Chapter 10 - Diagnostic and Tuning Tools
In this chapter:
MONITOR: Monitoring System Activity Tables
SQL_TRACE: Writing a Trace File
TKPROF: Interpreting the Trace File
EXPLAIN PLAN: Explaining the Optimizer's Plan
ORADBX: Listing Events
ANALYZE: Validating and Computing Statistics
UTLBSTAT.sql and UTLESTAT.sql: Taking Snapshots
Other Oracle Scripts
Some Scripts of Our Own
Oracle Performance Manager
This chapter describes a number of Oracle database monitoring and diagnostic tools that help you to examine system and database statistics so that you can tune more effectively. Chapter 9, Tuning a New Database, introduced the memory and disk tuning issues that you can address with these tools. Chapter 11, Monitoring and Tuning an Existing Database, shows how you can use the tools in specific tuning situations. For complete information about tuning tools and their options, consult standard Oracle documentation.
These are the major tools:
A SQL*DBA facility that lets you look at various system activity and performance tables
A utility that writes a trace file containing performance statistics
A utility that translates the SQL_TRACE file into readable output and can also show the execution plan for a SQL statement
A statement that analyzes and displays the execution plan for a SQL statement
An undocumented tool that allows you to track a running process and create a trace file in the same format as the SQL_TRACE trace file. You can then run TKPROF against the trace file to obtain the execution plan details, as well as disk I/O, parsing, and CPU usage.
A statement that compiles statistics for use by the cost-based optimizer to construct its execution plan. The statement also produces other useful information that can be used to detect chained rows and help with capacity planning.
UTLBSTAT (begin) and UTLESTAT (end)
Scripts that produce a snapshot of how the database is performing from the time you start UTLBSTAT until you run
A number of additional diagnostic and tuning scripts provided by Oracle
A number of diagnostic and tuning scripts that we have developed ourselves
Enterprise Manager/Performance Pack
An Oracle product introduced with Oracle7.3 that provides some excellent tuning tools, including Oracle Performance Manager, Oracle Trace, and Oracle Expert, which are documented in Appendix D, Oracle Performance Pack.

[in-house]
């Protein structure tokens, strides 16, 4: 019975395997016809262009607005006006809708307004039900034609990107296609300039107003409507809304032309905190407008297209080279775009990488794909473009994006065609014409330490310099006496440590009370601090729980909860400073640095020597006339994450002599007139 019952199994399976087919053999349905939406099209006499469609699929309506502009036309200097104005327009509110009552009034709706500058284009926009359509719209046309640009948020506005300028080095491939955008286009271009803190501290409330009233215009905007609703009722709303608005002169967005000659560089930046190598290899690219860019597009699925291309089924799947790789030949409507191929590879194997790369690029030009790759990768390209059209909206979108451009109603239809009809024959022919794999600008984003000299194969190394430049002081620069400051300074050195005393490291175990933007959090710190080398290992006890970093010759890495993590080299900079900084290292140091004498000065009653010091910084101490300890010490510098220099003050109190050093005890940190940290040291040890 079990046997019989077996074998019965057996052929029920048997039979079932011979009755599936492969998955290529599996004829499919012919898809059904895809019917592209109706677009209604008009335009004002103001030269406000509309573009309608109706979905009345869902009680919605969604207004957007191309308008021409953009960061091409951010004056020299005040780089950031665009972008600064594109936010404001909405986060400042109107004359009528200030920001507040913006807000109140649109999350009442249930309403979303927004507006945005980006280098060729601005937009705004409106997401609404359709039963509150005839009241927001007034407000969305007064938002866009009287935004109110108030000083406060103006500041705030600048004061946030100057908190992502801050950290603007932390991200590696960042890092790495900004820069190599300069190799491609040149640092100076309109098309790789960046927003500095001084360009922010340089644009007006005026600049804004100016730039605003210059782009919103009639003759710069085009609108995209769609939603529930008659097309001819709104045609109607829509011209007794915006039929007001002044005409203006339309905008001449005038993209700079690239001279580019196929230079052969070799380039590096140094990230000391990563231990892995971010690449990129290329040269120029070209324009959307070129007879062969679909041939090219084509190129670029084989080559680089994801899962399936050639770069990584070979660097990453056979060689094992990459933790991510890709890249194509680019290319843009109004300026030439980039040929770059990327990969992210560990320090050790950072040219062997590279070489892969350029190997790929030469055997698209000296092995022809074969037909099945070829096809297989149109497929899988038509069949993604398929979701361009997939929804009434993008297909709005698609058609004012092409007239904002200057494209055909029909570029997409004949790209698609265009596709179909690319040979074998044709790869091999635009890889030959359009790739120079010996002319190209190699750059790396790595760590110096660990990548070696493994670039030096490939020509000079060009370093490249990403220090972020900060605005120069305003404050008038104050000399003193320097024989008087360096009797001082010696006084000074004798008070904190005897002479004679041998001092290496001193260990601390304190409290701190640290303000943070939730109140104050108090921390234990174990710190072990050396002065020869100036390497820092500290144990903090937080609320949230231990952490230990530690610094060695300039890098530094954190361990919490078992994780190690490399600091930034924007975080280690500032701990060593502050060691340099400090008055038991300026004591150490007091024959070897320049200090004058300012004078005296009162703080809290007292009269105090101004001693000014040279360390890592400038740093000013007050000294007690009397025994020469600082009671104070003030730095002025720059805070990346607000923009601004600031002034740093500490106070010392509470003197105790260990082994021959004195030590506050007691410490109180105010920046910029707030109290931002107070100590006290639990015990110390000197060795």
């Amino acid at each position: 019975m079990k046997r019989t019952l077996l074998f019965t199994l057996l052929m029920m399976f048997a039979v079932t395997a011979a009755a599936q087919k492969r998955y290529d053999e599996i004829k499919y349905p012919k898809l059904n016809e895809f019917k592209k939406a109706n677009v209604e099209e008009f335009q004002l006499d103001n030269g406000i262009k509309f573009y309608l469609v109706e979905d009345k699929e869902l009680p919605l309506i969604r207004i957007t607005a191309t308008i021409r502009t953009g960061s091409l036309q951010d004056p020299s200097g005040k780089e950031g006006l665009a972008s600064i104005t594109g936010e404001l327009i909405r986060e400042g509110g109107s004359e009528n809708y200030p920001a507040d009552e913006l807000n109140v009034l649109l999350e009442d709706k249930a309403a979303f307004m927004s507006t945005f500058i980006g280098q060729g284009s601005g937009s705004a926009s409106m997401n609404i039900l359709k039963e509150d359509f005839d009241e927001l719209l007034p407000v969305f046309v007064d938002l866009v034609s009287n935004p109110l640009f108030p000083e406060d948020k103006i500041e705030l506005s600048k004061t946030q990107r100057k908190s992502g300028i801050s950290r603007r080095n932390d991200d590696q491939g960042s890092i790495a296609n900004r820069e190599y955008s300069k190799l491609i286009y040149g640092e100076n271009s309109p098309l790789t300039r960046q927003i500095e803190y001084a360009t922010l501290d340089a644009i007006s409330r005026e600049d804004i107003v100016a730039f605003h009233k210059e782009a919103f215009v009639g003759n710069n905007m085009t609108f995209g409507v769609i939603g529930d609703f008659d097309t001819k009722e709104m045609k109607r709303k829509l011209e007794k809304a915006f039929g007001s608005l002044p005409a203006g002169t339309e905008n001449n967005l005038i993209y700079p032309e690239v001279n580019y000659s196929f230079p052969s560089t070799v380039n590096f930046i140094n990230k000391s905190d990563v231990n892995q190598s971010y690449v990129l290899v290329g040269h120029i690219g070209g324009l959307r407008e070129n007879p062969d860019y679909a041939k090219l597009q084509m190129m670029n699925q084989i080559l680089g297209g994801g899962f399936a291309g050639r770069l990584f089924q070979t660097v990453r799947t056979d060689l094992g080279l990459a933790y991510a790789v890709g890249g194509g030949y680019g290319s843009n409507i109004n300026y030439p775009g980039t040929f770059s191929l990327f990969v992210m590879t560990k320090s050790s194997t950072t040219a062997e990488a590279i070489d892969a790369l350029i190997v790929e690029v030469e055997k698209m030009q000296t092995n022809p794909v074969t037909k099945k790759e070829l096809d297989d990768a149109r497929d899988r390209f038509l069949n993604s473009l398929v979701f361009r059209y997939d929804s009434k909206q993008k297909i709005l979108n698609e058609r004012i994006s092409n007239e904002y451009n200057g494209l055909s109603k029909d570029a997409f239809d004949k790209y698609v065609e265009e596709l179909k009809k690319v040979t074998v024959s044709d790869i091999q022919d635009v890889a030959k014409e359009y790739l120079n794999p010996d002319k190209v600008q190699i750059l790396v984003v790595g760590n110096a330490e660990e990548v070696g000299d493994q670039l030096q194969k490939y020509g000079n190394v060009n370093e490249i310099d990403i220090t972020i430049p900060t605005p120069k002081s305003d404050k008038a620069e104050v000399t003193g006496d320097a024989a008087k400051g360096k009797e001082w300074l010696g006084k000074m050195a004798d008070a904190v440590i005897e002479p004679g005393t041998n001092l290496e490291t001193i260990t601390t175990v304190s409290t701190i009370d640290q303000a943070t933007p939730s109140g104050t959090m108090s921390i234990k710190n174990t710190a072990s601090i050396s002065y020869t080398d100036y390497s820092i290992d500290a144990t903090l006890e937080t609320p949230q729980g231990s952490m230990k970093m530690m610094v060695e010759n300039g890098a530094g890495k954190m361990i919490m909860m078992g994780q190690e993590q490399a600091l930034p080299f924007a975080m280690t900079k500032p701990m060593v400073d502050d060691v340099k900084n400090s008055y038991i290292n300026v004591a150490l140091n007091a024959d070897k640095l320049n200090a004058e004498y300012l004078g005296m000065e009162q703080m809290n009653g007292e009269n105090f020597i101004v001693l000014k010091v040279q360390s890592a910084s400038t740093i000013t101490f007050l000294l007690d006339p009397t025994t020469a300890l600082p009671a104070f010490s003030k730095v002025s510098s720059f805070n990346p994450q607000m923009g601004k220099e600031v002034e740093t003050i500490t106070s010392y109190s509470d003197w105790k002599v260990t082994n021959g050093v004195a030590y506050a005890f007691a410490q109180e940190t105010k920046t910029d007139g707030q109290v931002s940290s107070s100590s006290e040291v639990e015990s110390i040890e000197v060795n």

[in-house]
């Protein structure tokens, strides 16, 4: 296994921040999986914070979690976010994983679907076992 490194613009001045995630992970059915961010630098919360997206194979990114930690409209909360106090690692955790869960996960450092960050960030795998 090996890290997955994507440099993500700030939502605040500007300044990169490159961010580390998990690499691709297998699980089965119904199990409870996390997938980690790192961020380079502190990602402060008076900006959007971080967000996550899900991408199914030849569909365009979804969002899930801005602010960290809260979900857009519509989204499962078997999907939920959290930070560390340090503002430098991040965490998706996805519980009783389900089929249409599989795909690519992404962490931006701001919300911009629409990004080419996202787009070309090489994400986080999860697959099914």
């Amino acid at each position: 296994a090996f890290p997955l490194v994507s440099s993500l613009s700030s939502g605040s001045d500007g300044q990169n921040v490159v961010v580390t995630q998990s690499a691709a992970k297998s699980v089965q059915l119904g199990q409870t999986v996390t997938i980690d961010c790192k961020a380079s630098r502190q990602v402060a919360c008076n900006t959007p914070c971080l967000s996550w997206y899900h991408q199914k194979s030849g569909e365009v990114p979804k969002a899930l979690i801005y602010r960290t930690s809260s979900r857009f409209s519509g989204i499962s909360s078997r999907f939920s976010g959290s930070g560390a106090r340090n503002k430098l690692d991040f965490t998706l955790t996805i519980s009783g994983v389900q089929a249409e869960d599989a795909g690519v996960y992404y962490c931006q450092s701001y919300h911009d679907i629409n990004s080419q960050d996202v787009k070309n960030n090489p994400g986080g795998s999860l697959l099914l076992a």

Diagnostic and tuning tools are also available for the various operating systems that support Oracle. For example, in a UNIX environment, you might use iostat to look at disk activity in your system. In VMS, you might use MON PAGE to examine memory. For information about these system-specific tools, consult your operating system documentation.
In addition to the standard Oracle and operating system facilities, every database administrator develops his or her own set of handy scripts and modified utilities. As was mentioned above, we've included a few of our own favorites in this chapter. We encourage you to save any diagnostic and tuning scripts that you develop in your own system toolbox so that they will be available next time you need them. If you think Oracle DBAs or other users could benefit from what you've learned about improving system performance, we encourage you to send us a copy, and we'll include the best scripts and other tools in the next edition of this book.
The tools described in this chapter help you to identify potential and real database problems. By using them on a regular basis to monitor system activity and performance, you can detect when a potential problem is becoming a real one and when a real problem is turning into a true disaster. You'll notice that some of the tools overlap in function. Choose the tools and options that best suit your style and your system, and use them on a regular basis to monitor system, memory, and disk usage. Things can change rapidly in a dynamic system like Oracle.
MONITOR: Monitoring System
The SQL*DBA MONITOR facility allows you to monitor activity and performance in your system by looking at the views of a variety of read-only system performance tables that are held in memory. The way you use this facility depends on your particular platform, but its function is consistent across platforms. If you are using a command line interface (e.g., VMS), you'll type a command line in response to the SQLDBA prompt, such as
SQLDBA> MON FILES
to display information about file activity. If you're running a GUI (e.g., Macintosh), you'll select a MONITOR function, such as Files, from a pull-down menu. Table 10-1 shows the available MONITOR displays.
This chapter and Chapter 11 show how you can use the MONITOR facility to look at memory and disk performance. For complete information about that facility and how you invoke it in your own system, refer to the Oracle Database Administrator's Guide.
--This text refers to an out of print or unavailable edition of this title.